Saturday, May 14, 2011

Coca Cola turns 125 Years Old

Coca Cola turns 125 Years Old

What is arguably one of the most heavily marketed and recognized brands on the planet, Coca Cola turns 125 years.

Curiously, another one of the most recognized brands on Earth, CNN is just down the road, both based out of Atlanta, Georgia.

The story of how Coca Cola became an icon of American culture is fascinating and well worth a google or two.

At the end of the tour at the Coca Cola museum I bought a souvenir curiosity, a Coca Cola cookbook wrtten by the daughter of Asa Candler, the man credited with making Coca Cola what it is today. I have yet to try one of the recipes !

The prototype Coca-Cola recipe was formulated at the Eagle Drug and Chemical Company, a drugstore in Columbus, Georgia by John Pemberton, originally as a coca wine called Pemberton's French Wine Coca. He may have been inspired by the formidable success of Vin Mariani, a European coca wine.

In 1886, when Atlanta and Fulton County passed prohibition legislation, Pemberton responded by developing Coca-Cola, essentially a non-alcoholic version of French Wine Coca. The first sales were at Jacob's Pharmacy in Atlanta, Georgia, on May 8, 1886. It was initially sold as a patent medicine for five cents a glass at soda fountains, which were popular in the United States at the time due to the belief that carbonated water was good for the health. Pemberton claimed Coca-Cola cured many diseases, including morphine addiction, dyspepsia, neurasthenia, headache, and impotence. Pemberton ran the first advertisement for the beverage on May 29 of the same year in the Atlanta Journal.

By 1888, three versions of Coca-Cola — sold by three separate businesses — were on the market. Asa Griggs Candler acquired a stake in Pemberton's company in 1887 and incorporated it as the Coca Cola Company in 1888. The same year, while suffering from an ongoing addiction to morphine, Pemberton sold the rights a second time to four more businessmen: J.C. Mayfield, A.O. Murphey, C.O. Mullahy and E.H. Bloodworth. Meanwhile, Pemberton's alcoholic son Charley Pemberton began selling his own version of the product.

John Pemberton declared that the name "Coca-Cola" belonged to Charley, but the other two manufacturers could continue to use the formula. So, in the summer of 1888, Candler sold his beverage under the names Yum Yum and Koke. After both failed to catch on, Candler set out to establish a legal claim to Coca-Cola in late 1888, in order to force his two competitors out of the business. Candler purchased exclusive rights to the formula from John Pemberton, Margaret Dozier and Woolfolk Walker. However, in 1914, Dozier came forward to claim her signature on the bill of sale had been forged, and subsequent analysis has indicated John Pemberton's signature was most likely a forgery as well.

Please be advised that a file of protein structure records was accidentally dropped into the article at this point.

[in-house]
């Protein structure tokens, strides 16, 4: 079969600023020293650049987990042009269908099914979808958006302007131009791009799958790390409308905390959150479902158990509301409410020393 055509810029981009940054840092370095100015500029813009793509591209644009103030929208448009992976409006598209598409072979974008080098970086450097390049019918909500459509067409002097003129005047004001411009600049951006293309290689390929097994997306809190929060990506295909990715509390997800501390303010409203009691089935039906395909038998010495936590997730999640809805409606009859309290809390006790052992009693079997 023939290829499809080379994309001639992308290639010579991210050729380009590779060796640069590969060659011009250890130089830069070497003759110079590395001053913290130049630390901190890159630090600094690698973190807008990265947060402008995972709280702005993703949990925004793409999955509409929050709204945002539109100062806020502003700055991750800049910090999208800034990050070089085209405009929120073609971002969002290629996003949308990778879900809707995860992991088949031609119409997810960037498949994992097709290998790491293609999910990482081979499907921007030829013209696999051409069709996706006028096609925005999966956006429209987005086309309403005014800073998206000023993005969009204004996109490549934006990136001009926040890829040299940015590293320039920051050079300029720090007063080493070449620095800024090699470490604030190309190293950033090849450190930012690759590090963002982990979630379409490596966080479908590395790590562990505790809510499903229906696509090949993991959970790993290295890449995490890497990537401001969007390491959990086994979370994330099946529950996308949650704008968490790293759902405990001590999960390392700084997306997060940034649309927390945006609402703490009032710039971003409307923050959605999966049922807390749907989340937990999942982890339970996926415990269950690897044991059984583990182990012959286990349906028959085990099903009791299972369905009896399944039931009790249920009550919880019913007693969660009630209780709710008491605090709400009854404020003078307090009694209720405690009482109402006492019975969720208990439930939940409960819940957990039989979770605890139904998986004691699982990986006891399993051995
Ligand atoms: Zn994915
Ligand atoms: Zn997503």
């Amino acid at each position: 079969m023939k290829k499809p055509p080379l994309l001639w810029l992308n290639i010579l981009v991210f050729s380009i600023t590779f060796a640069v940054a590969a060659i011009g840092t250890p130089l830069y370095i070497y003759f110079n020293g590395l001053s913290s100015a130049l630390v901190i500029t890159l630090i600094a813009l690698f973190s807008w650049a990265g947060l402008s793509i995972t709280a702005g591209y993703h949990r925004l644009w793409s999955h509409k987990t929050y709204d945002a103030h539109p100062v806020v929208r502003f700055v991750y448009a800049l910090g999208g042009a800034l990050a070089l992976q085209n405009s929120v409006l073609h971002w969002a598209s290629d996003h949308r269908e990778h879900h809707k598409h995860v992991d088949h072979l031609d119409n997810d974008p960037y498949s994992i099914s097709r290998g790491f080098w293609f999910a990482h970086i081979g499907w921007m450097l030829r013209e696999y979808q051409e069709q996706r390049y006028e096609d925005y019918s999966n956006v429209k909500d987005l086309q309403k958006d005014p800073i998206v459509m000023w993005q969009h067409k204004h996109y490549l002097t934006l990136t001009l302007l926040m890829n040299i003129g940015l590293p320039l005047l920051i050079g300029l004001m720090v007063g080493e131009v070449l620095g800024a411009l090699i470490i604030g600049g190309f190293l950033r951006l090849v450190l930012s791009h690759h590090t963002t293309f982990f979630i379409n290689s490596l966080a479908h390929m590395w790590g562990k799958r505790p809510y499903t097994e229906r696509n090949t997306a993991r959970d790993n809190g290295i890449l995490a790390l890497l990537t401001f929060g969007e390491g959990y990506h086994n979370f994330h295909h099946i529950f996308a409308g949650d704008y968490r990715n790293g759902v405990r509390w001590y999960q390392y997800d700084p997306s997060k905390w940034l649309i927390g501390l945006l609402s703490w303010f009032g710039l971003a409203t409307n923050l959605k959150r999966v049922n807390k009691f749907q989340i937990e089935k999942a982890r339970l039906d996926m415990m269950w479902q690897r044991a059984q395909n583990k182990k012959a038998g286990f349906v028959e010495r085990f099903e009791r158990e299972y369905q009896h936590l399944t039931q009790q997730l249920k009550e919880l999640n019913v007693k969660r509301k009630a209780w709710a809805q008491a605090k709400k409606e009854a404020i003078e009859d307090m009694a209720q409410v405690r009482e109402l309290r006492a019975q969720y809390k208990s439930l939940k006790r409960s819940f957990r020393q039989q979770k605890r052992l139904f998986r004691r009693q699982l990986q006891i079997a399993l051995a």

Coca-Cola's advertising has significantly affected American culture, and it is frequently credited with inventing the modern image of Santa Claus as an old man in a red-and-white suit. Although the company did start using the red-and-white Santa image in the 1930s, with its winter advertising campaigns illustrated by Haddon Sundblom, the motif was already common. Coca-Cola was not even the first soft drink company to use the modern image of Santa Claus in its advertising: White Rock Beverages used Santa in advertisements for its ginger ale in 1923, after first using him to sell mineral water in 1915. Before Santa Claus, Coca-Cola relied on images of smartly dressed young women to sell its beverages. Coca-Cola's first such advertisement appeared in 1895, featuring the young Bostonian actress Hilda Clark as its spokeswoman.

1941 saw the first use of the nickname "Coke" as an official trademark for the product, with a series of advertisements informing consumers that "Coke means Coca-Cola".In 1971 a song from a Coca-Cola commercial called "I'd Like to Teach the World to Sing", produced by Billy Davis, became a hit single.

I think it's time for the Pause that refreshes and if I could sing I just might buy the world a Coke!

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